Saturday, September 21, 2013

Closing Hoover will delay and endanger other facilities projects

Closing Hoover Elementary will delay other needed projects in the district’s long-term plan, and may prevent some of them from happening at all, for two reasons.

First, it’s very expensive. If you tear down over three hundred seats of capacity while enrollment is growing, you have to rebuild them elsewhere. At the same time the district is planning to tear down Hoover, it’s planning to spend over fifteen million dollars to add roughly the same number of seats to Mann and Longfellow. If Hoover stays open, that’s fifteen million dollars that could go toward other projects, improving other schools. (Granted, some of it may have to go toward improving Hoover – but at most a third of it, and many of those improvements are supposed to occur even if Hoover eventually closes.)

Keep in mind that the district does not have enough money to do all the projects in its plan. It would have to get voter approval for about $100 million in bonds to do them all. Moreover, school boards come and go, and plans can change. Any project that gets put off may never happen at all.

Second, by tying the Mann and Longfellow improvements (such as air conditioning and multi-purpose rooms) to large capacity additions, the plan almost guarantees that those schools will have to wait much longer for the improvements. This is partly because the price tag is so much higher; the district can afford only so many big-ticket items, and can’t do all of them at once. But it’s also because the capacity additions can’t happen until there is a place to put the kids during the year that it takes to do the renovations. We’re already overcrowded, so there won’t be any place to put those kids until a lot more additional capacity is up and running elsewhere.

Without the capacity additions, Mann and Longfellow could have their air conditioning relatively soon. With them, they’ll have to wait for years, and they’ll have to wonder if the money and political support will still be there when their turn arrives – all so they can make their school populations dramatically larger, which is not something I’ve heard any families from those schools clamoring for. And other schools may have to wait longer for improvements, too, because the Hoover closure will be crowding out the funding.

Prioritizing the projects in the plan is going to be a hard, controversial process. Closing Hoover just makes it that much harder.


Anonymous said...

Wouldn't it actually be the AC and making the schools ADA compliant that will/would delay them. Unlike an addition or MPR which can be done while kids continue to attend (see Horn Addition or CHS Art wing), completely overhauling the school to provide AC and conform with ADA compliance will require the school to be taken out of service for a year.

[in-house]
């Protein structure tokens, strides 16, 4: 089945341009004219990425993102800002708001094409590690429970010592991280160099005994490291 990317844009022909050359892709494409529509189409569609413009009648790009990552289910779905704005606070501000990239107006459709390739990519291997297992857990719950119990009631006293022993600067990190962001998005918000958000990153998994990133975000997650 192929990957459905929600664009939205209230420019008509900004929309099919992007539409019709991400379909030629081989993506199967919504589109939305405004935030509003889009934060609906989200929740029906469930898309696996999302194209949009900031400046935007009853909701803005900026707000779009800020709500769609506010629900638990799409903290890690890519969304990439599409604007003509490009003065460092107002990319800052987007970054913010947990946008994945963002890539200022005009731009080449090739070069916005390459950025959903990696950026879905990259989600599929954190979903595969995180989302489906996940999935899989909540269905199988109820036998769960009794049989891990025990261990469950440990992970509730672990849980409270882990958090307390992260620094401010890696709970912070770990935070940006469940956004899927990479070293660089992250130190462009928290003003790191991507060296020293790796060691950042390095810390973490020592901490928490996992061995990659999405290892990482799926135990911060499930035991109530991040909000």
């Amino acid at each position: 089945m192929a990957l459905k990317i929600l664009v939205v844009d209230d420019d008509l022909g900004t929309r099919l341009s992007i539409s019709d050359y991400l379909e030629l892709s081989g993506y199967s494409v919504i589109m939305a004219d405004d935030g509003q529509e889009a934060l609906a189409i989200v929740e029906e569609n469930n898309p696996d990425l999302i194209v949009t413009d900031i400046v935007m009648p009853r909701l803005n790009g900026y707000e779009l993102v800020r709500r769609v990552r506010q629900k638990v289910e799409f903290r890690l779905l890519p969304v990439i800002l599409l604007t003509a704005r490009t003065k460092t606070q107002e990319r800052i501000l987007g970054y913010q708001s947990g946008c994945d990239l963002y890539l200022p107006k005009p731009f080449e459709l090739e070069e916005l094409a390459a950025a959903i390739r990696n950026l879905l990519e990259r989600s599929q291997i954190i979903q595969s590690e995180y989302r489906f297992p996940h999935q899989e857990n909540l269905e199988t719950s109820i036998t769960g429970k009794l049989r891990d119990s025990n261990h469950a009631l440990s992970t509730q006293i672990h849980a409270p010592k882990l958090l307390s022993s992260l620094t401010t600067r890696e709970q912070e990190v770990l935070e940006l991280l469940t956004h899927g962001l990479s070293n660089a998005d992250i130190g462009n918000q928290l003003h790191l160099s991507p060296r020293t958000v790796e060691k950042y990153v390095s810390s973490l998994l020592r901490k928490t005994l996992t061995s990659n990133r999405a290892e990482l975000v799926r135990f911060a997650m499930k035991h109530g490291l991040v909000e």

Chris said...

Anonymous -- Thanks for the comment. I don't think that's the case. There was no talk about needing "swing schools" (i.e., temporary locations) for Mann and Longfellow until the addition was put into the proposal. Moreover, the long-term plan includes HVAC and accessibility renovations for numerous schools, including Coralville Central, Lincoln, Lucas, Shimek, Twain, and Wood, but no one (to my knowledge) has suggested that we would need swing schools for each one of those projects.

But I'm open to being corrected if someone has more specific information. The two-page summary of the plan doesn't specify when or where swing schools are needed.

Chris said...

And to clarify: The “over fifteen million dollar” figure that I’ve used for the cost of the additions is above and beyond the cost of the improvements (such as air conditioning). It’s derived from comparing the plan that contains the additions with earlier scenarios (such as Scenario 1c) that did not contain them.

Scenario 1c contained improvements at both schools for HVAC, accessibility, and multi-purpose rooms, among other things, and the combined cost for the Mann and Longfellow renovations was $9.8 million. The plan the board adopted is for “historical renovations” that presumably include HVAC, as well as gymnasiums and classroom additions, and the combined cost is $25.5 million. I don’t know to what extent the improvements in the new plan differ from those in Scenario 1c – is a gymnasium much different from a “multi-purpose room”? – but going back to the Scenario 1c improvements and eliminating the additions would reduce the cost by over fifteen million dollars.

Mandy said...

Aren't ADA and HVAC rennovations planned for both CHS and WSH? I'm assuming those schools won't be closed while those rennovations are being done or at least I haven't heard that would happen.

Chris said...

Mandy – Yes, I think that’s true. I don’t know for sure, but my sense is that the plans for additions to Longfellow and Mann involve essentially gutting the existing buildings as well as adding capacity, and that the Scenario 1c plan would have made improvements without doing that. The plans for Longfellow and Mann are almost as expensive as building *two* new elementary schools from scratch, yet they result in only 330 additional seats total, and as a result are by far the most expensive new capacity in the long-term plan.